Essiac Tea: Miracle Cure or Just Another Shameless Cancer Hoax?
Here at Irregular Times we’ve been writing about hoaxes in general, and cancer hoaxes in particular, for some time now. This month, the relevance of the hoaxsters hit home. My wife was diagnosed just a few weeks ago with an apparently incurable and deadly cancer. Since I’ve found out, I have myself felt the desperation for a secret, hidden, or just-developed miracle cure. It’s like a heavy pit in my stomach.
Now that cancer is in my family, I am more angry than ever at the inexcusable yet shameless behavior of snake oil salesmen (and women) who are willing to exploit desperation for a buck, selling “miracle” products that just don’t work. The lies of the snake oil salesmen are magnified by well-meaning people who out of their trusting, faithful and unquestioning natures take the hucksters at their word and spread that word far and wide.
Since my wife’s cancer diagnosis many well-informed friends and acquaintances have helped me find medical centers of excellence whose survival rates are available through analysis of freely available datasets containing outcomes for millions of people. I can check up on the expertise of the doctors we consult by reviewing their history of published research. I’m grateful for the help of these friends and acquaintances who have helped point me in the right direction and provided me with verifiable information.
There are also many friends and acquaintances who have pointed me in the wrong direction. I’m not angry at these friends because I know they’re trying to help. I’m angry at the people who have duped them by taking advantage of their belief in the honesty of human beings who look honest and sound honest. Friends have suggested my wife go on the “Gerson therapy” of juicing and coffee enemas (which not only doesn’t work but can actually harm some people). People tell me all the time that they’ll be praying for my wife’s return to health (although the effect of distant prayer appears in research to be nil). I expected these declarations and was prepared for them with a polite smile, a thank you and a quick segue into another subject.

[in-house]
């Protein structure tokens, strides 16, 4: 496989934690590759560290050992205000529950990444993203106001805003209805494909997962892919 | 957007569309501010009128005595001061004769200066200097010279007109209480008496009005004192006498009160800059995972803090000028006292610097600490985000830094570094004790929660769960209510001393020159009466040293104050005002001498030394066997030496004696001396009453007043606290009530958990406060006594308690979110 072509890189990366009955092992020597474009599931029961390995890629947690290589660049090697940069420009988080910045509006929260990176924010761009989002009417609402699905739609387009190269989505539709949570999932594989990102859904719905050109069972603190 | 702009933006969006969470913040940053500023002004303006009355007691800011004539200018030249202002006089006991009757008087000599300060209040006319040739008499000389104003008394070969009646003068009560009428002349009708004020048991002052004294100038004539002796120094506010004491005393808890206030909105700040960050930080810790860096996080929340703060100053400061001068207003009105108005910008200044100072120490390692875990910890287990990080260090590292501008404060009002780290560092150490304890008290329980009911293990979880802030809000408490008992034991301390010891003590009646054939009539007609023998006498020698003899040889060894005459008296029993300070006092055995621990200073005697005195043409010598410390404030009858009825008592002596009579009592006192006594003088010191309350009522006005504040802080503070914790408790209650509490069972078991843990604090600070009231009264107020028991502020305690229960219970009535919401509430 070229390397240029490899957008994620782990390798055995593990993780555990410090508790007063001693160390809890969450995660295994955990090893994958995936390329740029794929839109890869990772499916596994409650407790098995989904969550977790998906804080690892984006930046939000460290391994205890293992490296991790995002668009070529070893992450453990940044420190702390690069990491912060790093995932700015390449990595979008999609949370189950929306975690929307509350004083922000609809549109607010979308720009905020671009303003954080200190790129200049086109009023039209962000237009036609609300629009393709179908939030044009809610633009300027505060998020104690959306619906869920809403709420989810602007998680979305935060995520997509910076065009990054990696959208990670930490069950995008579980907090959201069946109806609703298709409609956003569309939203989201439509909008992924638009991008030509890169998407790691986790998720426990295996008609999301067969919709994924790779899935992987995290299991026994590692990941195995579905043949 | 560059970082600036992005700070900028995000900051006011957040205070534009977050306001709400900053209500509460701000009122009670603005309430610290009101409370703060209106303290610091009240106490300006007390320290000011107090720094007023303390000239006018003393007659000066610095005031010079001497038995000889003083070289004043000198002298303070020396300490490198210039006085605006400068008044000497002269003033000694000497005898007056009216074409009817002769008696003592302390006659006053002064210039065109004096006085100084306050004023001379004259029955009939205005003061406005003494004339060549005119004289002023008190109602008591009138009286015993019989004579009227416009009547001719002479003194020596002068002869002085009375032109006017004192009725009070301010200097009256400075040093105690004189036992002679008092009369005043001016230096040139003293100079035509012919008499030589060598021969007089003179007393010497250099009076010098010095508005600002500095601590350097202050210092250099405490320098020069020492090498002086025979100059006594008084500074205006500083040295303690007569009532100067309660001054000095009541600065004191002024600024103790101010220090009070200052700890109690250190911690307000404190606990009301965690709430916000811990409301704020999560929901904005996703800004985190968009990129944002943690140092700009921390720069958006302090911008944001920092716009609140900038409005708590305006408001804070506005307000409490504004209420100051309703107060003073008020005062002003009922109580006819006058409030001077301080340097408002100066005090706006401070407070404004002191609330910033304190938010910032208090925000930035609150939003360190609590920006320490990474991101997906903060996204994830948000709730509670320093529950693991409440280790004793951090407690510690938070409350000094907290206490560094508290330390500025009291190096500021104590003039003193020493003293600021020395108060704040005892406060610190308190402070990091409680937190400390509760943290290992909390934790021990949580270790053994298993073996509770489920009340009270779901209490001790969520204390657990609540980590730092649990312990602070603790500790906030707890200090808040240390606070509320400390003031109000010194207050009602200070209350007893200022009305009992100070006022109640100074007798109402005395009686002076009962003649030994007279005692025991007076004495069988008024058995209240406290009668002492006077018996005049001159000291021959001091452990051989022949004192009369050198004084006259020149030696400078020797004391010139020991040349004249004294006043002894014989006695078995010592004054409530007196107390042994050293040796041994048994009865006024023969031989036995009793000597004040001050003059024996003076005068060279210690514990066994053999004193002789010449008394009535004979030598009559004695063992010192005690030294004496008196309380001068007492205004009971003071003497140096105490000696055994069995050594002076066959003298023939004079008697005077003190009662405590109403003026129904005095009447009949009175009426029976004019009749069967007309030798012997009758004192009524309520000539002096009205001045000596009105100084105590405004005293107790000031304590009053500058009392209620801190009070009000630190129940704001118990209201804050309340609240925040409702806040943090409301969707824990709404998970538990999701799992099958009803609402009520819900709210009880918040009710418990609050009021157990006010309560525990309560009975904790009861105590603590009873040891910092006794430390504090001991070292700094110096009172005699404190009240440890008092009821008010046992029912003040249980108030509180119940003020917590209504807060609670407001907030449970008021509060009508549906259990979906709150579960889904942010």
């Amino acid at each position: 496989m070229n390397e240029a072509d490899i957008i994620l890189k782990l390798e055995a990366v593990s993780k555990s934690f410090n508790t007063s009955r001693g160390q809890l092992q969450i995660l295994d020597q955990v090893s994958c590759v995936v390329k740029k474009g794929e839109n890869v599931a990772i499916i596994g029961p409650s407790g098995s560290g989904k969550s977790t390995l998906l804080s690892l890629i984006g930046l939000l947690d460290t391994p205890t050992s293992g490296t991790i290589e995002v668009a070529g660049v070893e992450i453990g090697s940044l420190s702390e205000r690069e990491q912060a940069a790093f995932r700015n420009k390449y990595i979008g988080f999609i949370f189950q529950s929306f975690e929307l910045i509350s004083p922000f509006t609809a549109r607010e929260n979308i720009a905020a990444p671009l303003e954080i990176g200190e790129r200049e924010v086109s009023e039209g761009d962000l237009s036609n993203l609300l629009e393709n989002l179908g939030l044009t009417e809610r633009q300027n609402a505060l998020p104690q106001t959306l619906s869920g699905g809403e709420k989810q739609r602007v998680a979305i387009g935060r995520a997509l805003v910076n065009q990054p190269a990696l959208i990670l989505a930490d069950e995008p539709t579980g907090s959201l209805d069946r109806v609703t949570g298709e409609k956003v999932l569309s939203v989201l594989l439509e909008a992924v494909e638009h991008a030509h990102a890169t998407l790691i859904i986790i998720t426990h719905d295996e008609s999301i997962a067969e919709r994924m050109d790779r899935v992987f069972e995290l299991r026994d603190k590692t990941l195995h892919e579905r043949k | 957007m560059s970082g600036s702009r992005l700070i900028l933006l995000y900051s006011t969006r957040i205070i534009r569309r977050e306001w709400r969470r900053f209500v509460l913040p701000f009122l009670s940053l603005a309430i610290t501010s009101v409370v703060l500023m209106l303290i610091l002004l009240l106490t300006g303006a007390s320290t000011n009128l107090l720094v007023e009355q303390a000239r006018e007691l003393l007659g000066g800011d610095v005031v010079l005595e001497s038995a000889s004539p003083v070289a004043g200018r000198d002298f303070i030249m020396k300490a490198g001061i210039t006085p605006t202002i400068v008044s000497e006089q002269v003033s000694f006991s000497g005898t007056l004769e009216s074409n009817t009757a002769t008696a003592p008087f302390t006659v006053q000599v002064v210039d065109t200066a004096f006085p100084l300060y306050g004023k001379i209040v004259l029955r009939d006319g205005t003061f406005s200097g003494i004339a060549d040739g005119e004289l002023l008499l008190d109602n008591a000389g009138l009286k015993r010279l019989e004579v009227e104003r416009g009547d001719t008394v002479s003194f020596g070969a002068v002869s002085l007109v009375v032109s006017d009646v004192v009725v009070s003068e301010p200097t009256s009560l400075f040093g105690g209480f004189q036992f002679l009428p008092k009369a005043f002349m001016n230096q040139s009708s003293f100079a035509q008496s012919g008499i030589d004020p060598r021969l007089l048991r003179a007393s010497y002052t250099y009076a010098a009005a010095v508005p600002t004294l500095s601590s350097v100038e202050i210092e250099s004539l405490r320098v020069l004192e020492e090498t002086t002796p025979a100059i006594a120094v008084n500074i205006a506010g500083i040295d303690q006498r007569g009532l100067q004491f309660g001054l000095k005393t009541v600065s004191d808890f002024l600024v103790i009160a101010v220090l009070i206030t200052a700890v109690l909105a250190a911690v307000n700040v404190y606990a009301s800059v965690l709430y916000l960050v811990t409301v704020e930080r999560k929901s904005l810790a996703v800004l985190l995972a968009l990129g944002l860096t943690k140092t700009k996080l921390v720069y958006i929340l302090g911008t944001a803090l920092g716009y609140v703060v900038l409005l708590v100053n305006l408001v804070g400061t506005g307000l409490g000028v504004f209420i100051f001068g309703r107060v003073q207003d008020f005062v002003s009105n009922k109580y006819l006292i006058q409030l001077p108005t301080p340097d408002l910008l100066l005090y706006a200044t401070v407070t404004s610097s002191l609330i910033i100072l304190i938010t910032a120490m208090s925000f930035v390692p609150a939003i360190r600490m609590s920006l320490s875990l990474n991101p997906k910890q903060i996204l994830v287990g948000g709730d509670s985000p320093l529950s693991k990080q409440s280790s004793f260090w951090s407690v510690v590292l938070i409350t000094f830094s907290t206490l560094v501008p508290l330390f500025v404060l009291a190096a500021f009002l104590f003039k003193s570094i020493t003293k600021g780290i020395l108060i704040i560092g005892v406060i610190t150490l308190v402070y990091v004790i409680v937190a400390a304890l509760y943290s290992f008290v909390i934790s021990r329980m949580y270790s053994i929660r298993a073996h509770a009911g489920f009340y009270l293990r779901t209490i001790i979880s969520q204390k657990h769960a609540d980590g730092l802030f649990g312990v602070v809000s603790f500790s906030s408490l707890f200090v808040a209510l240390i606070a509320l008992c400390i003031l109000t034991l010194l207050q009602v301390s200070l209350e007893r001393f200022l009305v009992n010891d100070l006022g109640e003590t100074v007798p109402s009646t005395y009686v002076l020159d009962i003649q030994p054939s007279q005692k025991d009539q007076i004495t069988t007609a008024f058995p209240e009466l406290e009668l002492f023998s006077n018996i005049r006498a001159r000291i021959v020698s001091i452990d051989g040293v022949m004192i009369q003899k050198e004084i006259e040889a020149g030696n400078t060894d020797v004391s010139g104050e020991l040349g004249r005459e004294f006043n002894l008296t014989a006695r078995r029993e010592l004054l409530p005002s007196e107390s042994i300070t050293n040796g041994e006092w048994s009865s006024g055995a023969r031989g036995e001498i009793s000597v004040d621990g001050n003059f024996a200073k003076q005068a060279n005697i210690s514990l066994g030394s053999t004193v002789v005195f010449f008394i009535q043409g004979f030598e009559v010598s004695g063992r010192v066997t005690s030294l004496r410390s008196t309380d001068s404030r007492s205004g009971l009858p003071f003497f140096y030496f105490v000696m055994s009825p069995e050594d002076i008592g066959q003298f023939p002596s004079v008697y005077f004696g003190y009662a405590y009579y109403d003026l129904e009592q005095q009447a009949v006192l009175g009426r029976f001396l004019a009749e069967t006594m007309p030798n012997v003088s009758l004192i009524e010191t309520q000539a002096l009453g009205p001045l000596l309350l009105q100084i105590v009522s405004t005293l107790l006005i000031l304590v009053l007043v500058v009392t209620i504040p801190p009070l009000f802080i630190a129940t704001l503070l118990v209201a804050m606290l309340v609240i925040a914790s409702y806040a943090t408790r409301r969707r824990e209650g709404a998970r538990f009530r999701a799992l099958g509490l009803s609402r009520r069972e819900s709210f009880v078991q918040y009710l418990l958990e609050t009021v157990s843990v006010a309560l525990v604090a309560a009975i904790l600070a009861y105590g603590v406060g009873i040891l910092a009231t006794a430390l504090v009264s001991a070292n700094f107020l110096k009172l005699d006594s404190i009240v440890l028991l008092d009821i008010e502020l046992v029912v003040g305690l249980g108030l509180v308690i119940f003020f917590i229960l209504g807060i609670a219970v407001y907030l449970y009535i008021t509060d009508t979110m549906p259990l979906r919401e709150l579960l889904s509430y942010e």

I wasn’t prepared for the friendly visitor who with heartfelt concern insisted that my wife begin treatments of “Essiac tea.” “This tea was developed by a Canadian nurse after she learned the secret from an Ojibwe medicine man. I learned about it on the internet,” our visitor told me. “She didn’t make a penny on it, and this tea fights all cancers. There have been many cases where doctors can’t find any more cancer and they can’t explain it. There is a recovery rate of 80%. 80%! Your wife needs to start on this right away.” And with that, she put a package of Essiac tea in my hand. You can find versions of my visitor’s story all over the internet, containing various mixes of the above elements, including the claim about an “80% recovery rate” (without documentation).